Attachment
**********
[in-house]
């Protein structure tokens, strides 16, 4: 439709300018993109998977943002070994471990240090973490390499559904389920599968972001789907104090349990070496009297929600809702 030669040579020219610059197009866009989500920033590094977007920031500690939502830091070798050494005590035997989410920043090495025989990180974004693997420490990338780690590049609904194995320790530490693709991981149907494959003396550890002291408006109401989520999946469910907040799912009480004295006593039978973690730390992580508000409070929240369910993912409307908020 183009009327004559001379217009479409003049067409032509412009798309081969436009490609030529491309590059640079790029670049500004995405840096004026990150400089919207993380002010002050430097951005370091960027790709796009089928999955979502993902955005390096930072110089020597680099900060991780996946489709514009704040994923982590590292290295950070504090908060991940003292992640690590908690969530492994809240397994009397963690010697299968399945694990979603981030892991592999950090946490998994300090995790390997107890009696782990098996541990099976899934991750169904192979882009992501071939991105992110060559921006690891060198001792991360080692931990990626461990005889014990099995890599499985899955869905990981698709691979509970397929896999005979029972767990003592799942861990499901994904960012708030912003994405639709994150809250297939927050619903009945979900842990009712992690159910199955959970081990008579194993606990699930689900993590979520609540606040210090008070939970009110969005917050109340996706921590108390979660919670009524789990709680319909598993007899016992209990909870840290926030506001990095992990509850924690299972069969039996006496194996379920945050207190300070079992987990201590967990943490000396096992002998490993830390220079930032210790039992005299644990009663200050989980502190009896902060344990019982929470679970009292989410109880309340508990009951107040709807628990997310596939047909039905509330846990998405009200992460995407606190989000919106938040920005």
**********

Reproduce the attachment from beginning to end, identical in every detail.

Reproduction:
[in-house]
């Protein structure tokens, strides 16, 4: 439709300018993109998977943002070994471990240090973490390499559904389920599968972001789907104090349990070496009297929600809702 030669040579020219610059197009866009989500920033590094977007920031500690939502830091070798050494005590035997989410920043090495025989990180974004693997420490990338780690590049609904194995320790530490693709991981149907494959003396550890002291408006109401989520999946469910907040799912009480004295006593039978973690730390992580508000409070929240369910993912409307908020 183009009327004559001379217009479409003049067409032509412009798309081969436009490609030529491309590059640079790029670049500004995405840096004026990150400089919207993380002010002050430097951005370091960027790709796009089928999955979502993902955005390096930072110089020597680099900060991780996946489709514009704040994923982590590292290295950070504090908060991940003292992640690590908690969530492994809240397994009397963690010697299968399945694990979603981030892991592999950090946490998994300090995790390997107890009696782990098996541990099976899934991750169904192979882009992501071939991105992110060559921006690891060198001792991360080692931990990626461990005889014990099995890599499985899955869905990981698709691979509970397929896999005979029972767990003592799942861990499901994904960012708030912003994405639709994150809250297939927050619903009945979900842990009712992690159910199955959970081990008579194993606990699930689900993590979520609540606040210090008070939970009110969005917050109340996706921590108390979660919670009524789990709680319909598993007899016992209990909870840290926030506001990095992990509850924690299972069969039996006496194996379920945050207190300070079992987990201590967990943490000396096992002998490993830390220079930032210790039992005299644990009663200050989980502190009896902060344990019982929470679970009292989410109880309340508990009951107040709807628990997310596939047909039905509330846990998405009200992460995407606190989000919106938040920005």